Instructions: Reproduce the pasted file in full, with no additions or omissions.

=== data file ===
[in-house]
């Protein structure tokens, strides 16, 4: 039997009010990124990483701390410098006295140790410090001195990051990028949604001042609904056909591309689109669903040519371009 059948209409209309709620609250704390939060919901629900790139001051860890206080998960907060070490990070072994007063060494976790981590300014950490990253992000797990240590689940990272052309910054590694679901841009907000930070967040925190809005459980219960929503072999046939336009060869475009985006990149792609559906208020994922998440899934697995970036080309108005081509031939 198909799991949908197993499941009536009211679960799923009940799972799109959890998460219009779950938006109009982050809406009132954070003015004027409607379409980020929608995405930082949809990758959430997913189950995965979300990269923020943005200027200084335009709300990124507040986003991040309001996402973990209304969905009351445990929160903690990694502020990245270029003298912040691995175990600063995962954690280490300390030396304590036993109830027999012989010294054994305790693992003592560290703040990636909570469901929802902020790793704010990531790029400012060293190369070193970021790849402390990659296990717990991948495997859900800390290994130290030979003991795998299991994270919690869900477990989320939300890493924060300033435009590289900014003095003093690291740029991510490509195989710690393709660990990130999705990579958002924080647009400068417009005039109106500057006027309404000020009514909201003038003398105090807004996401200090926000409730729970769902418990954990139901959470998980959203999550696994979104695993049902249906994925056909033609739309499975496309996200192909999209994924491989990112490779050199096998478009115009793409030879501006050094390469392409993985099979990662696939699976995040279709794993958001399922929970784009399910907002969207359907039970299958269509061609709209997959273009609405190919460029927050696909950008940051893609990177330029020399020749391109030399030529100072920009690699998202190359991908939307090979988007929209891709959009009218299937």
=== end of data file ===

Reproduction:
[in-house]
């Protein structure tokens, strides 16, 4: 039997009010990124990483701390410098006295140790410090001195990051990028949604001042609904056909591309689109669903040519371009 059948209409209309709620609250704390939060919901629900790139001051860890206080998960907060070490990070072994007063060494976790981590300014950490990253992000797990240590689940990272052309910054590694679901841009907000930070967040925190809005459980219960929503072999046939336009060869475009985006990149792609559906208020994922998440899934697995970036080309108005081509031939 198909799991949908197993499941009536009211679960799923009940799972799109959890998460219009779950938006109009982050809406009132954070003015004027409607379409980020929608995405930082949809990758959430997913189950995965979300990269923020943005200027200084335009709300990124507040986003991040309001996402973990209304969905009351445990929160903690990694502020990245270029003298912040691995175990600063995962954690280490300390030396304590036993109830027999012989010294054994305790693992003592560290703040990636909570469901929802902020790793704010990531790029400012060293190369070193970021790849402390990659296990717990991948495997859900800390290994130290030979003991795998299991994270919690869900477990989320939300890493924060300033435009590289900014003095003093690291740029991510490509195989710690393709660990990130999705990579958002924080647009400068417009005039109106500057006027309404000020009514909201003038003398105090807004996401200090926000409730729970769902418990954990139901959470998980959203999550696994979104695993049902249906994925056909033609739309499975496309996200192909999209994924491989990112490779050199096998478009115009793409030879501006050094390469392409993985099979990662696939699976995040279709794993958001399922929970784009399910907002969207359907039970299958269509061609709209997959273009609405190919460029927050696909950008940051893609990177330029020399020749391109030399030529100072920009690699998202190359991908939307090979988007929209891709959009009218299937």